roads were messed up - we were just glad to get over the pass and continue on our
vacation. Now I wish we had gone back but not sure what we could have really seen much.)
I really think it was probably shut down in the early 60's. My guess would be around 1963
Before I launch in to this account I wish to offer a few disclaimers. I am not an engineer, just
a pretty good mechanic. Nor am I an accident investigator or insurance adjuster. I'm not
one to trespass, and as much as I'd have liked to have seen the upper (drive) terminal of the
Skyride I wouldn't have known where or whom to ask. All this would have taken time I
didn't have, passing through on my way home at the opposite corner of the state.
I haven't researched any newspaper articles or accident reports, not easy to come by
considering this accident happened some time ago and is largely forgotten. Fortunately I
happened upon an officer at the NM Port of Entry who witnessed the accident. For now his
word will have to stand, confirmed by what I noticed about the base terminal.
As I said before, nothing about this lift inspires confidence. Since its construction about
1953 it seems to have had a history of drive failures and because of this, the attendants had
been told to only load every other chair.
On the morning of 16 June 1968 a large group of schoolchildren arrived, all anxious for a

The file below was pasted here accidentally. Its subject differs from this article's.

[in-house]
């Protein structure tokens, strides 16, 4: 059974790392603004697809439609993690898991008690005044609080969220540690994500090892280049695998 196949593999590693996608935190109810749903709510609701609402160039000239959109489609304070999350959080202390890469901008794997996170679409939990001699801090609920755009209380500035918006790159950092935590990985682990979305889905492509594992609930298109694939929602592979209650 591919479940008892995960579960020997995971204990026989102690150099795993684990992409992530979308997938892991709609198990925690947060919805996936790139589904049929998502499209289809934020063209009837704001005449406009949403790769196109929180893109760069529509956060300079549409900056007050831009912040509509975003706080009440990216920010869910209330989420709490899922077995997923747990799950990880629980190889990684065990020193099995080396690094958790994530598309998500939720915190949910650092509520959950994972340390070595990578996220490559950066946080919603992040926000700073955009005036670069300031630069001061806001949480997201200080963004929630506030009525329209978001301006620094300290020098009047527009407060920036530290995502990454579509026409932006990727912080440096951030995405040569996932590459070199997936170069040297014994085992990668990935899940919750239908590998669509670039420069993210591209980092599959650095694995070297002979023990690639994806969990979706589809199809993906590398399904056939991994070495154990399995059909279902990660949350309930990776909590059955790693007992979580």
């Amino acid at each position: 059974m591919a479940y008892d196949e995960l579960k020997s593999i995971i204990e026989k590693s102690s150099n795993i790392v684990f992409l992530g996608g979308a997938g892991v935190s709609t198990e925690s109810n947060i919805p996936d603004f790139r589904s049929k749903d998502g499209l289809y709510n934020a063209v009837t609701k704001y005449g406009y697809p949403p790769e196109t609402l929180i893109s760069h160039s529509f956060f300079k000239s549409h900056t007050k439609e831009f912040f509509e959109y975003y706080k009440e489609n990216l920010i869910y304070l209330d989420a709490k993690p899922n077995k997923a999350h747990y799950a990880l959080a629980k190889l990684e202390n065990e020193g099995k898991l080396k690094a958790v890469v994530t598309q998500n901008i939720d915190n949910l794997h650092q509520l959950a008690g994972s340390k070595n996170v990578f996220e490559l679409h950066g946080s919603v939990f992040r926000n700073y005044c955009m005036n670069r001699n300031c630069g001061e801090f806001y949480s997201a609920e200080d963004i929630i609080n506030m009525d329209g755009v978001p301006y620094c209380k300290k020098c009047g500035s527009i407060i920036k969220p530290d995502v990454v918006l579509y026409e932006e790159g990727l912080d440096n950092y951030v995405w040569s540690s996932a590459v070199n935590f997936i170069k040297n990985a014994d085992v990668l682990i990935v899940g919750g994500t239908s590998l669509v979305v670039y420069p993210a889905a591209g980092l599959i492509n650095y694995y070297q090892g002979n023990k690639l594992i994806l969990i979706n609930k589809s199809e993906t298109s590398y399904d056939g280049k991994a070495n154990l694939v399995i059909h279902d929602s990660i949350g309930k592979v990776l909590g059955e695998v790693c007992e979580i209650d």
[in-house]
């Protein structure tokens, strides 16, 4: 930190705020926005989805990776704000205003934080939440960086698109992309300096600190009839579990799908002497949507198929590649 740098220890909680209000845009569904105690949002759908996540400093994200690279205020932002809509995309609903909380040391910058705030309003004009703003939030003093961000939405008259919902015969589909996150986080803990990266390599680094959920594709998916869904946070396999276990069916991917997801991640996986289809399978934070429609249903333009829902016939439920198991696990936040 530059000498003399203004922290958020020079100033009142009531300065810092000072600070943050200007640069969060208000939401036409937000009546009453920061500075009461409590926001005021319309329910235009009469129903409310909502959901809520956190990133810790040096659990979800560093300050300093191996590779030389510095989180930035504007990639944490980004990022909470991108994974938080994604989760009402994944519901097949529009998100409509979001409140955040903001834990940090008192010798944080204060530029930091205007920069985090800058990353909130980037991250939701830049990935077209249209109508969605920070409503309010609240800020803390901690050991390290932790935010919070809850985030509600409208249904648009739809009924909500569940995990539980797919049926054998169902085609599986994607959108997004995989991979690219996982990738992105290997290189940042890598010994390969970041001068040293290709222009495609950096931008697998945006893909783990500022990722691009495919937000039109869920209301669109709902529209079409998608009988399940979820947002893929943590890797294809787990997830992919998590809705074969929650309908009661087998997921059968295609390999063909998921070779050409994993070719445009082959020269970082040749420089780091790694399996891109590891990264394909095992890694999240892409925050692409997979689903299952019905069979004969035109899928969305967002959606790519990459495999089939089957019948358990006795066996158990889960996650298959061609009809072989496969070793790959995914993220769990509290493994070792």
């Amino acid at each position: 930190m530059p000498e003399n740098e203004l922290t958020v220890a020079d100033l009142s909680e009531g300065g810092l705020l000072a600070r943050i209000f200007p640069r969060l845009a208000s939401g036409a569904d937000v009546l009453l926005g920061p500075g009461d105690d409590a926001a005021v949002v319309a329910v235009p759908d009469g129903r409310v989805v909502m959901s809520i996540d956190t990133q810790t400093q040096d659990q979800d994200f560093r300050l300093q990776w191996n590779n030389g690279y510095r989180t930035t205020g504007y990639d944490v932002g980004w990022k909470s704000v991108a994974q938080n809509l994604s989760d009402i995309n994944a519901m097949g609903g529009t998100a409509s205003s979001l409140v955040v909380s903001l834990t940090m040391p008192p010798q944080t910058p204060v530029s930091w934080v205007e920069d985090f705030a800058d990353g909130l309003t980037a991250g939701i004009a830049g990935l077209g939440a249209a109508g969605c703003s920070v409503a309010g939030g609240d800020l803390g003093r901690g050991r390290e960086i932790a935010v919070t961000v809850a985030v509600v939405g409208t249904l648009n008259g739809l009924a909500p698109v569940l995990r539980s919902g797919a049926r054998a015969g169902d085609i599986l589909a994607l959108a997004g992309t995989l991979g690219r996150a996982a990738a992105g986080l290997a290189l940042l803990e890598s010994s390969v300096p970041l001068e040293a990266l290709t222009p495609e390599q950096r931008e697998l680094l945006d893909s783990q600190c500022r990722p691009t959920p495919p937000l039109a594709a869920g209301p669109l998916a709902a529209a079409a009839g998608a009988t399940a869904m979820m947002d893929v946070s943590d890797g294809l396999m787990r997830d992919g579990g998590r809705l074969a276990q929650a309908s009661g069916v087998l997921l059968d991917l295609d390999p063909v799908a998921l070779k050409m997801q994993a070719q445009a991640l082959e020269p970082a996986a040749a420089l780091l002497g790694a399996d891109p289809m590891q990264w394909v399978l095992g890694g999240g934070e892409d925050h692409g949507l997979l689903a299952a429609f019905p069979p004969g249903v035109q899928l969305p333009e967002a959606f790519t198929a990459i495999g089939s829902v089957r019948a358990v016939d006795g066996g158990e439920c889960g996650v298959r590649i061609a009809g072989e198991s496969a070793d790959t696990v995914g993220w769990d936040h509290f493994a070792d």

ride. (We'll assume they bought tickets.) The attendant on duty caved in to their enthusiasm
and began loading every chair, overloading the lift. Whatever weak link there was in the
drive gave way, and the lift began a roll-back. The attendant, no doubt panic-stricken,
applied the brake. My photo shows it as a shoe forced by a cam into the groove of the
bullwheel. This stopped the bullwheel but not the haul-rope, which became unlooped from
the bullwheel and would wrap itself around the terminal frame. This is shown in my two
photos of the terminal. (The haul-rope would remain there for the next 28 years, when the
lift was dismantled.) No doubt the lift was brought to a sudden stop, dislodging a few
passengers. There was one fatality and five injuries. The lift was also immobilized and would
have to be evacuated.
Ski patrollers are trained in evacuating a chairlift by lowering passengers to the ground.
Such was not the case with the crew on the Skyride. Evacuation took the rest of the day. A
few chairs are missing, possibly lowered during the evacuation, or later stolen as souvenirs.
I had a visit a few years ago with engineer and ropeway expert Charles "Chuck" Dwyer and
asked him about the Skyride. He recalls being asked what spacing should be used for the
towers. He asked, what do you plan to use? He got this reply from one of DeRouen's
engineers, "We plan to use the same spacing as for (electrical) power poles." Overlooked in
this scheme is the simple fact that power poles aren't carrying a heavy, moving load. This
may have resulted in the need for extra towers, the "clothesline props," on that relatively flat
portion of the lift's profile.
"I don't remember a lot about the accident but I think only one person was killed. I was
away at school at the time. My next door neighbor owed the lift. They were sued and
eventually broke up the family. All members of the family are still alive but do not live in
Raton any longer."
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Pictures thanks to:
from 1990 Bill F.
from 2006 Brad C.